The Disappearing Churches
The offer of this dialogue is the great challenge to the non-Roman churches. We cannot and must not refuse it. It is at the same time a challenge to our ecumenical organizations. Complaints have been made that Rome, while recognizing baptized non-Catholics as separated brethren, does not recognize our churches as separated sisters. In reply to this, Roman theologians have asked: Which churches should we recognize? Where are they? Your historic Protestant churches are going out of existence, one after another. The Methodist Church no longer exists in Canada, South India, and on many former mission fields, and it is disappearing in Australia and New Zealand. The Congregationalists are being swallowed up by the great union churches of our age. The same seems to be true of the Presbyterians. Only small bodies will continue as Presbyterian and Reformed churches. The Anglican communion will allow whole church provinces and dioceses to join other churches, as has been done in South India. The same development has been going on in the Lutheran churches for more than a century. No one knows where the Lutheran church is now to be found in the land of the Reformation. The strongest resistance to this movement seems to be among Baptists.
This is what Rome clearly sees. Protestantism is going through a process of disintegration. The modern ecumenical movement as represented by the World Council of Churches is accelerating this process in which the multitude of the older confessional churches is being replaced by a chaos of “united churches.” Each of them has a different doctrinal basis, determined according to local needs at the time of its establishment; it is a formula of compromise rather than a confession of faith. Some of them follow the pattern of the Lambeth Quadrilateral of 1888, an artificial, lifeless formula, theologically untenable because it ignores completely the questions raised by the Reformation and the Council of Trent. Others are based on the tradition of the Reformed confessions, whose content is watered down so that no modern man can be offended by them. The churches no longer confess the Apostles’ Creed and the Nicene Creed. Instead they confess the faith “witnessed to and safeguarded by” the creeds, leaving it to the individual to understand that faith as he likes and expressly granting him a “reasonable freedom of interpretation” (Church of South India).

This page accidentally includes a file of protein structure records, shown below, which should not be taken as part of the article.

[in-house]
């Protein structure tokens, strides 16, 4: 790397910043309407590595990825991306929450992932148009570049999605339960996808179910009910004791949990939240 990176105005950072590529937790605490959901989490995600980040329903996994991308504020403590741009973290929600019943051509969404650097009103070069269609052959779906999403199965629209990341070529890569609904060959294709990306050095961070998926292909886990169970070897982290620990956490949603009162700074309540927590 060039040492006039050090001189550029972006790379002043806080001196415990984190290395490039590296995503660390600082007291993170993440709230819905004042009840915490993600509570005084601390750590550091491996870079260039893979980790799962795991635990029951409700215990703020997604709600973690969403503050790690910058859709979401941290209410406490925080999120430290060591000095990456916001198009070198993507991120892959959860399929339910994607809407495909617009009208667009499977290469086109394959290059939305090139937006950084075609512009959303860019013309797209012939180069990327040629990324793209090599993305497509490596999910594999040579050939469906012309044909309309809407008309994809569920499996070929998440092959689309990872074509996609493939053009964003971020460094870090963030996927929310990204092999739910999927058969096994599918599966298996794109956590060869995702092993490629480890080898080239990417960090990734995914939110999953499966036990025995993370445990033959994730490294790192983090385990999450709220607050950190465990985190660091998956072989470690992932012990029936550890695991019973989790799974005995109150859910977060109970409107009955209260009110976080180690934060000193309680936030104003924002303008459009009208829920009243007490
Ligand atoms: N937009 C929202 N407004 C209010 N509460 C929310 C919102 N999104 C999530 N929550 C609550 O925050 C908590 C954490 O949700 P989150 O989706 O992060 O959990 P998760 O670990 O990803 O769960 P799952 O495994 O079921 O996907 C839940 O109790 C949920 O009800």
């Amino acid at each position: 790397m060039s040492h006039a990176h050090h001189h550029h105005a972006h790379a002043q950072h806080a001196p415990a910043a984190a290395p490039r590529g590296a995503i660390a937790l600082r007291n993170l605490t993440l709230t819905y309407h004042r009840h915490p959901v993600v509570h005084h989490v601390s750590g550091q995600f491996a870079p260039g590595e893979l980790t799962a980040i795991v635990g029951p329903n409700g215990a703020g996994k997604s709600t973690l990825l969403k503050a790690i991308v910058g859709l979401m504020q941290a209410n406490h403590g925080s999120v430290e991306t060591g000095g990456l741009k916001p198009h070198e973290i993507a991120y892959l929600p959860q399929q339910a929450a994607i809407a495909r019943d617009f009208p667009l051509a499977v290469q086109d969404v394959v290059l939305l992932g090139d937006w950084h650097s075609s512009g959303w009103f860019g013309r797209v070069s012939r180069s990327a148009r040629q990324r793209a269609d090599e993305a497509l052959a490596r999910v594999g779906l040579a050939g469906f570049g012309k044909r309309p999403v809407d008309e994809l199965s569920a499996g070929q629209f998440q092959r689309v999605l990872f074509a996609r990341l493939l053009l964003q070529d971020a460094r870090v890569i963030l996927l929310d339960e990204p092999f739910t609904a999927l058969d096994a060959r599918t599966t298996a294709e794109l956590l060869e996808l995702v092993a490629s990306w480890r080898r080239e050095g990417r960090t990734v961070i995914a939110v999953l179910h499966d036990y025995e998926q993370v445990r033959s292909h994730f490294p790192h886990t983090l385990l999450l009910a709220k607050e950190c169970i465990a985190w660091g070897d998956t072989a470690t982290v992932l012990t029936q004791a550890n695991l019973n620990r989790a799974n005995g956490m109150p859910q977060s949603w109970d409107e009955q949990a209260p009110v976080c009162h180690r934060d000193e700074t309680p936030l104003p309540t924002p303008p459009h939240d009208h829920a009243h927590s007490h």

This development was possible because the great churches of the Reformation have lost their confessions and with them the ability to think dogmatically. What is the faith of the Anglican churches? Nobody knows. What is the faith of the Presbyterian churches? Even the Lutherans are no longer able to confess magno consensu “the article with which the church stands and falls.” This became obvious at the Helsinki Assembly of the Lutheran World Federation and is now confirmed by the final text of the statement on justification.
In this situation we hear the call to dialogue with Rome. We are fully aware that this call comes from a church just as sinful as ours, just as poor and weak against the Satanic powers that the church on earth has to fight and that human power cannot overcome—a church perplexed, as we are, by the situation of the world at the end of this second Christian millennium, embarrassed by its inability to solve the problem of the divided Catholicism in East and West. But behind this call we hear the voice of Him who calls all churches to repentance and to the fearless confession of the unchangeable faith once delivered to the saints.